Agriculture
Hungry bug seeks hot meal
Microbes at the Gas Pump
Watching out for vultures
Amphibians
Toads
Salamanders and Newts
Salamanders
Animals
Return of the Lost Limbs
Monkeys Count
Helping the Cause of Macaws
Behavior
Listen and Learn
Nice Chimps
The Disappearing Newspaper
Birds
Emus
Carnivorous Birds
Vultures
Chemistry and Materials
The Buzz about Caffeine
Sticking Around with Gecko Tape
Cooking Up Superhard Diamonds
Computers
It's a Small E-mail World After All
Toxic Dirt + Avian Flu = Science Fair Success
The Shape of the Internet
Dinosaurs and Fossils
Mammals in the Shadow of Dinosaurs
The man who rocked biology to its core
Did Dinosaurs Do Handstands?
E Learning Jamaica
E Learning in Jamaica WIN PRIZES and try our Fun Animated Games
Results of GSAT are in schools this week
2014 GSAT Results for Jamaican Kids
Earth
The Pacific Ocean's Bald Spot
Coral Islands Survive a Tsunami
Arctic Algae Show Climate Change
Environment
A Newspaper's Hidden Cost
A Stormy History
Watching for Wildfires in Yellowstone
Finding the Past
The Puzzle of Ancient Mariners
Untangling Human Origins
Sahara Cemetery
Fish
Mahi-Mahi
Hammerhead Sharks
Bull Sharks
Food and Nutrition
Healing Honey
The Color of Health
Yummy bugs
GSAT English Rules
Whoever vs. Whomever
Problems with Prepositions
Who vs. Whom
GSAT Exam Preparation Jamaica
E Learning in Jamaica WIN PRIZES and try our Fun Animated Games
42,000 students will sit for the GSAT Exam in two weeks
2014 GSAT Results for Jamaican Kids
GSAT Exams Jamaica Scholarships
Results of GSAT are in schools this week
GSAT Practice Papers | GSAT Mathematics | Maths
GSAT Scholarship
GSAT Mathematics
Math and our number sense: PassGSAT.com
Math Naturals
A Sweet Advance in Candy Packing
Human Body
Heart Revival
A Better Flu Shot
Running with Sneaker Science
Invertebrates
Bees
Jellyfish
Millipedes
Mammals
Elk
Wolves
Minks
Parents
The Surprising Meaning and Benefits of Nursery Rhymes
Raise a Lifelong Reader by Reading Aloud
Children and Media
Physics
Echoes of a Stretched Egg
Invisibility Ring
Speedy stars
Plants
Bright Blooms That Glow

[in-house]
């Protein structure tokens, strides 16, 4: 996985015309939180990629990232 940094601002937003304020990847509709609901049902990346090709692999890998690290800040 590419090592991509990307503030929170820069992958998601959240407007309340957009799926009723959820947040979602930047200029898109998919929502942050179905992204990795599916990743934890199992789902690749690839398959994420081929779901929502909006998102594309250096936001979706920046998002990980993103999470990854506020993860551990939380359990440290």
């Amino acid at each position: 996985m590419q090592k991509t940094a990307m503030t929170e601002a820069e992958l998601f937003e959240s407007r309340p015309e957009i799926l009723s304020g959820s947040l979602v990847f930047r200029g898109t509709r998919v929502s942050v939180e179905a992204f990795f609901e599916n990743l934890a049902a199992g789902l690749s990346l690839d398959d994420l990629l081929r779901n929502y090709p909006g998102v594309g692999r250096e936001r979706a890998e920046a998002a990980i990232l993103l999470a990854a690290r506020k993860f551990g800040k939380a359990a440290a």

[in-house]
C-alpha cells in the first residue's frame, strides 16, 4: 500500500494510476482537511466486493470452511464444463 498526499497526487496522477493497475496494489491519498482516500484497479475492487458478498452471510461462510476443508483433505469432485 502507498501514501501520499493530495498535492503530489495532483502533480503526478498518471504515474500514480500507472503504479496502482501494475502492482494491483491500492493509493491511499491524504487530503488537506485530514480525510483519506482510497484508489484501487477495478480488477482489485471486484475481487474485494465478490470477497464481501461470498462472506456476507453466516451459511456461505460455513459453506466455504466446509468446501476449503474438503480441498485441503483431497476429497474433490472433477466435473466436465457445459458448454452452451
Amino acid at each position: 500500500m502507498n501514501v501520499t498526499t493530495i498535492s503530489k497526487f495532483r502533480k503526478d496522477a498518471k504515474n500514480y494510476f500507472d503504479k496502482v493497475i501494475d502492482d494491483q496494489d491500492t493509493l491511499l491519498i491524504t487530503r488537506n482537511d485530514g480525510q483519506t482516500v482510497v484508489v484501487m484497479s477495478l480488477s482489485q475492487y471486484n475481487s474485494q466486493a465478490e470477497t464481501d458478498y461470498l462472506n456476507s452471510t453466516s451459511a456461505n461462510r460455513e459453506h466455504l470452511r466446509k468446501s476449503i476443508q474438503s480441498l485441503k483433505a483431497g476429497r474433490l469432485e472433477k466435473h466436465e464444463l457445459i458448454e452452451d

Plants Travel Wind Highways
Stalking Plants by Scent
Reptiles
Turtles
Gila Monsters
Box Turtles
Space and Astronomy
Burst Busters
Mercury's magnetic twisters
A Whole Lot of Nothing
Technology and Engineering
Are Propellers Fin-ished?
Dancing with Robots
Supersuits for Superheroes
The Parts of Speech
Countable and Uncountable Nouns
What is a Preposition?
Problems with Prepositions
Transportation
Where rivers run uphill
Seen on the Science Fair Scene
Morphing a Wing to Save Fuel
Weather
In Antarctica watch the heat (and your step)
Catching Some Rays
The solar system's biggest junkyard
Add your Article

Clone Wars

Sea anemones look like peaceful creatures. The squishy animals cling to rocks and wave their tentacles around. They grab whatever food comes along as the watery world passes by. Anemones, however, aren't as mellow as they might seem. Researchers have observed armies of anemones attacking each other in raging wars. "Sea anemone fights are amazing," says David Ayre of the University of Wollongong in Australia. Some 50 years ago, scientists noticed that certain anemones have special tentacles that aren't used for capturing food. Called acrorhagi, these tentacles are used instead as weapons to sting enemy anemones. Certain individuals, called warriors, have lots of acrorhagi. Some kinds of sea anemones live pretty much by themselves but a common kind, Anthopleura elegantissima, on the west coast of the United States sticks together in dense groups. Each member of a group has exactly the same DNA as every other member of the group, making them genetic clones of each other. Researchers wanted to learn more about how anemones fight, but A. elegantissima are hard to study in the wild. So, the scientists toiled to move a big boulder with two groups of anemone clones into their lab. They had an aquarium built around it. The aquarium was regularly filled with water, and then emptied again to copy the action of tides. When water rushed in after low tide in the aquarium, the researchers were surprised to find, warrior anemones near the border between the groups puffed up their acrorhagi, made their bodies three times longer than they were before, and started twisting around. They were able to reach out and sting foreign individuals that had crept too close. The surprises didn't stop there. Anemone patches grow close to each other but usually leave an empty strip between them. Small anemones in the first row sometimes creep into this strip, ending up very close to the other patch. One little critter that had crept into the empty zone, nicknamed Stumpy, endured such a strong attack that its own colony rejected it when it returned home. The researchers suggest that the attack covered Stumpy with so many foreign stinging cells that its own clones didn't recognize it. Perhaps, they say, small anemones like Stumpy work as scouts in battle. It's a tough world out there—even for creatures that look as if they have a mellow lifestyle.—E. Sohn

Clone Wars
Clone Wars








Designed and Powered by HBJamaica.com™